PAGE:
Long weekends could hit low-wage workers

Some critics are concerned that the plan would impose new burdens on the low-paid service workers who will likely be drafted to work on those holidays.

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July 3, 2016 19:27
3 minute read.
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money. (photo credit: REUTERS)

 
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A three-day weekend every other month sounds great in theory, but the new arrangement could be tough on low-wage workers.

The current bill, spearheaded by Kulanu MK Eli Cohen, would create a banking holiday on a Sunday every two months, but allow businesses to stay open if they pay their workers an extra 25%-50%. School holidays would coordinate to align with the holidays, to ensure that parents and their kids have more similar vacation schedules, meaning parents wouldn’t have to take time off work or pay for child care accommodations.

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Since many of the country’s white collar workers would want to spend the day having fun--going to movies, shopping, eating out, and hitting up domestic tourist spots--those places would be more likely to stay open, and shell out the extra cash to their workers.

But some critics are concerned that the plan, while serving to better off workers in the country, would impose new burdens on the low-paid service workers who will likely be drafted to work on those holidays.

“Children of the poor will not have the framework of where to go, and their parents will be working, because the holiday is a day in which the rich will go for leisure, and the poor will work,” said Michel Strawczynski, a researcher at the Hebrew University and head of the Economics and Society program at the Van Leer Institute.

Even with a salary boost, he argues, the arrangement may not help low-wage service workers who are forced to shell out for child care.

Hourly workers who work at white collar office buildings, such as cleaners, will also see their salaries drop as their places of business shutter for the day.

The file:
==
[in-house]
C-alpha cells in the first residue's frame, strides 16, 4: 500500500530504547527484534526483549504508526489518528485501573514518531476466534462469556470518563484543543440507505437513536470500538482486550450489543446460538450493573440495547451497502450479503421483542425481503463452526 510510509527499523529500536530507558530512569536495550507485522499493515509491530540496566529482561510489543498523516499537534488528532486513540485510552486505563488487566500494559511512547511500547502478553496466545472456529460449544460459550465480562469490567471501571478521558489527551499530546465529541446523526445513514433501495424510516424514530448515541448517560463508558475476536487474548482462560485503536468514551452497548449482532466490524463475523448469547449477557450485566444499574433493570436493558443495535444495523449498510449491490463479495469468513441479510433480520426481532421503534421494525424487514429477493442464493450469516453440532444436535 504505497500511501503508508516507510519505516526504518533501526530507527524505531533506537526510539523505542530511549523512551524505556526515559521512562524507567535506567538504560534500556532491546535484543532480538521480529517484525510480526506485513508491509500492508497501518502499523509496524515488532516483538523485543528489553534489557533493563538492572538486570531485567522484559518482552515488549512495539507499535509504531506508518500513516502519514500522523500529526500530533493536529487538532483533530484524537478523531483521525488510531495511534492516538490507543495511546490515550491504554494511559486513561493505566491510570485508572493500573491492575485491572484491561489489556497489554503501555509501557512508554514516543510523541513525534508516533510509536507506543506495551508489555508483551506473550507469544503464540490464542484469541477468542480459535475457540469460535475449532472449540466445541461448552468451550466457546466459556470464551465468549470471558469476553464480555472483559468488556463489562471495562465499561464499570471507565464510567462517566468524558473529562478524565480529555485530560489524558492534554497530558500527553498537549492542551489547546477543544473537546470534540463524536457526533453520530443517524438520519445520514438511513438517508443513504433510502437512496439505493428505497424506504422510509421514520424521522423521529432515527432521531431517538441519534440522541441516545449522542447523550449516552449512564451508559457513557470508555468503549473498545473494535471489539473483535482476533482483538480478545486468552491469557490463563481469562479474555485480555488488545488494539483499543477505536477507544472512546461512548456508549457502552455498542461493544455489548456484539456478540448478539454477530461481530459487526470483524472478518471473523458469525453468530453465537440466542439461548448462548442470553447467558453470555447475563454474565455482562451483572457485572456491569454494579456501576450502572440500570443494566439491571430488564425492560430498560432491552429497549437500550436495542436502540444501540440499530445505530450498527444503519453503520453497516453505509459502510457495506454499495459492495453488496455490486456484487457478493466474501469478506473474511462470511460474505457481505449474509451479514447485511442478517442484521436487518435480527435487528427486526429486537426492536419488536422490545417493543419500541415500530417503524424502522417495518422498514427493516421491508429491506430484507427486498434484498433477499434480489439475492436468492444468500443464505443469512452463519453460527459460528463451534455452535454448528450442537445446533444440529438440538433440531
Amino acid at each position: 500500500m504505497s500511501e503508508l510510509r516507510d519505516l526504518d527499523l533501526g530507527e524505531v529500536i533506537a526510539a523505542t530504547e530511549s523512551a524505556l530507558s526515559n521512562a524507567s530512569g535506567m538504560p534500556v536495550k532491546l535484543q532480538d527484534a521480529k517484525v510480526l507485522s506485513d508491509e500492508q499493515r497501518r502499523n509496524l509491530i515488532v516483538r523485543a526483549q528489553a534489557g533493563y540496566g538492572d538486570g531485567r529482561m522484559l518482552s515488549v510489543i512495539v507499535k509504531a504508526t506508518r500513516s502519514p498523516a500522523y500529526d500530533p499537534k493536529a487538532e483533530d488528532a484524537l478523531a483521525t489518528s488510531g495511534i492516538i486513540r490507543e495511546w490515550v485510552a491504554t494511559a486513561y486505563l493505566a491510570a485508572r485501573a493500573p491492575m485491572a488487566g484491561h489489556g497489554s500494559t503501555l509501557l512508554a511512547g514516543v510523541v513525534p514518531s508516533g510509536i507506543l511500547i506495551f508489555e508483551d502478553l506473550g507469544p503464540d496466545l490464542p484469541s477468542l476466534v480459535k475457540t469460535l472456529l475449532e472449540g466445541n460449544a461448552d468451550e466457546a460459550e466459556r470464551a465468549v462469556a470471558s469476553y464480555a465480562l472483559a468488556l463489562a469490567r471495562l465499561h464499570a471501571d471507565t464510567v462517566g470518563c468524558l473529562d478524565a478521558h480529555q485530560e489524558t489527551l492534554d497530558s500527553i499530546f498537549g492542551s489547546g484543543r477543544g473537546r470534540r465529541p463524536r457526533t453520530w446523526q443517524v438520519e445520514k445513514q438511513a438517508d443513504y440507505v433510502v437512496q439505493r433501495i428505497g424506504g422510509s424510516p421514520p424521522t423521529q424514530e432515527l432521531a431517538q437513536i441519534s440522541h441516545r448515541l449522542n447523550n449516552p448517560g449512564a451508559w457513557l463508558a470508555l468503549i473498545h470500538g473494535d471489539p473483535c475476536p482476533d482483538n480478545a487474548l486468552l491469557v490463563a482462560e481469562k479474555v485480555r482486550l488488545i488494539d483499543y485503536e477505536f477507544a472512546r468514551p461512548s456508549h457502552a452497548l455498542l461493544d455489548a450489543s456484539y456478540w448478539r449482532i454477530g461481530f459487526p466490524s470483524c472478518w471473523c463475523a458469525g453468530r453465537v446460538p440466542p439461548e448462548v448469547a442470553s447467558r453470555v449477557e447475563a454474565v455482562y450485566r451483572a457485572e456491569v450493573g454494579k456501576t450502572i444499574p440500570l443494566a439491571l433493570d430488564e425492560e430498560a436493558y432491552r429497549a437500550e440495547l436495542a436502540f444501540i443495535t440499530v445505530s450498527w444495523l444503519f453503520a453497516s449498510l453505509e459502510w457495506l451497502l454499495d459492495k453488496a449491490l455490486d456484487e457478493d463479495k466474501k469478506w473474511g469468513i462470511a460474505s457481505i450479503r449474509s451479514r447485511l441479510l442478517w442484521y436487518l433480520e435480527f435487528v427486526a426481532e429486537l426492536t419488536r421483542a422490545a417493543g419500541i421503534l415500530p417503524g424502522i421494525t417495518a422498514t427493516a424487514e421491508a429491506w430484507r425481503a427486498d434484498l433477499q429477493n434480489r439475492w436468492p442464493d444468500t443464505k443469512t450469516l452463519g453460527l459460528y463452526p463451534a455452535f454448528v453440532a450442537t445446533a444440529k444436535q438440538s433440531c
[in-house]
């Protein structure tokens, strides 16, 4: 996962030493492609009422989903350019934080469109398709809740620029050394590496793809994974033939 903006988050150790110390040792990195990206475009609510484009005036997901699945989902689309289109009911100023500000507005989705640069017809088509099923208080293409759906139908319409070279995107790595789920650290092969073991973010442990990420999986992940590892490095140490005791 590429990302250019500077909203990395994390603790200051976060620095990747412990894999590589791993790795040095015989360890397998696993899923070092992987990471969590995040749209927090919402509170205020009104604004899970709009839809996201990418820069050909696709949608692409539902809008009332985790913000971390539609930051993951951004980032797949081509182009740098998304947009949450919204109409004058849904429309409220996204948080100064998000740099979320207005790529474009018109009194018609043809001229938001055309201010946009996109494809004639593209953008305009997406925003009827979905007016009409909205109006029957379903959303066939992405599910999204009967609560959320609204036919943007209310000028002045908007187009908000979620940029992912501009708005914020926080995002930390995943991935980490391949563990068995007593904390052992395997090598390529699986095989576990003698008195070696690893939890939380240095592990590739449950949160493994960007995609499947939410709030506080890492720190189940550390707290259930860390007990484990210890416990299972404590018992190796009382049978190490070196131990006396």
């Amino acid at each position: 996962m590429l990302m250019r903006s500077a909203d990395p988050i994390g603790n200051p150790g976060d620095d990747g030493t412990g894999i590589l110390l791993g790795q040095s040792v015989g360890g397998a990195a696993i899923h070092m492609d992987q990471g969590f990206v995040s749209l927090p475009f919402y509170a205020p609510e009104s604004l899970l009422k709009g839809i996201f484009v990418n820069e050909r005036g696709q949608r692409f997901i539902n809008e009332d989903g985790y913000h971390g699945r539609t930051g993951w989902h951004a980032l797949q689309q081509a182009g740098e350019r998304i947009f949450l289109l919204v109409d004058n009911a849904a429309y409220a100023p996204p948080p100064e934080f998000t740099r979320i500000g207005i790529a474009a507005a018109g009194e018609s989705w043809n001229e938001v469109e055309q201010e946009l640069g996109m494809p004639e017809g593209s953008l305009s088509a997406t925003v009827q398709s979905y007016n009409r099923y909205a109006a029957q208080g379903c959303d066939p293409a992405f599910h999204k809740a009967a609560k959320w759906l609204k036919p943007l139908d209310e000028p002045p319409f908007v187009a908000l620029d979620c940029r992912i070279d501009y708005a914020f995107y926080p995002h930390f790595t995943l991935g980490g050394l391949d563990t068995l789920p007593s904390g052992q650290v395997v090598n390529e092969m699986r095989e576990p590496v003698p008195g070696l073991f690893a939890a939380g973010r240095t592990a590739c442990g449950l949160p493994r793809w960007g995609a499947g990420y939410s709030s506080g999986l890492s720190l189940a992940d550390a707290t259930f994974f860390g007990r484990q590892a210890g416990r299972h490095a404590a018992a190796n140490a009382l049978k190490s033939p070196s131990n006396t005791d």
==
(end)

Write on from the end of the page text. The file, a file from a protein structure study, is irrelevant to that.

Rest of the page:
The Bank of Israel, which provides the government economic policy analysis, expects that additional days off will have both upsides and downsides for Israeli economically, but doesn’t see the program as an overall economic booster.

In the worst case scenario, cutting 6 of 250 working days a year, which represents 2.5%, would directly lop 2.5% off of the country’s GDP. But BOI researchers told The Jerusalem Post that they see a more limited impact, partly because there will be a boost to domestic tourism and service industries. That, they said, could reduce inequality, though they didn't account for how childcare costs might fit in.


Small service-oriented businesses, though, aren’t sure how it will play out.

“Closing the business is a problem, so I’ll have to pay out more to the workers,” said Itzik Dagmi, the owner of the Port 19 restaurant in central Tel Aviv. “If there’s more traffic, that’s great. But we don’t know what will be. We’ll have to see.”

Another sector that could be hard-hit is industry, which accounts for a quarter of economic output. In a competitive global marketplace, factories and high-tech companies alike will have to choose between delaying the delivery time for their products or paying extra labor costs for getting them out on time.

That’s how Eli Granit, the CEO of furniture manufacturer Global Israel sees it. Every extra day his plants are closed, he said, will simply mean one less day of production.

“When you look at any regulation, it’s good, but altogether it’s a burden.,” he said, arguing that more investment in technology would boost wages, which would be better for workers.

All in all, BOI researchers said, the policy would shift economic activity slightly away from export-oriented industry and toward domestic consumerism.

That effect amplifies an already-growing trend in the Israeli economy, which has seen private consumption prop up the economy as the strong shekel and poor global economic environment have hit exports.

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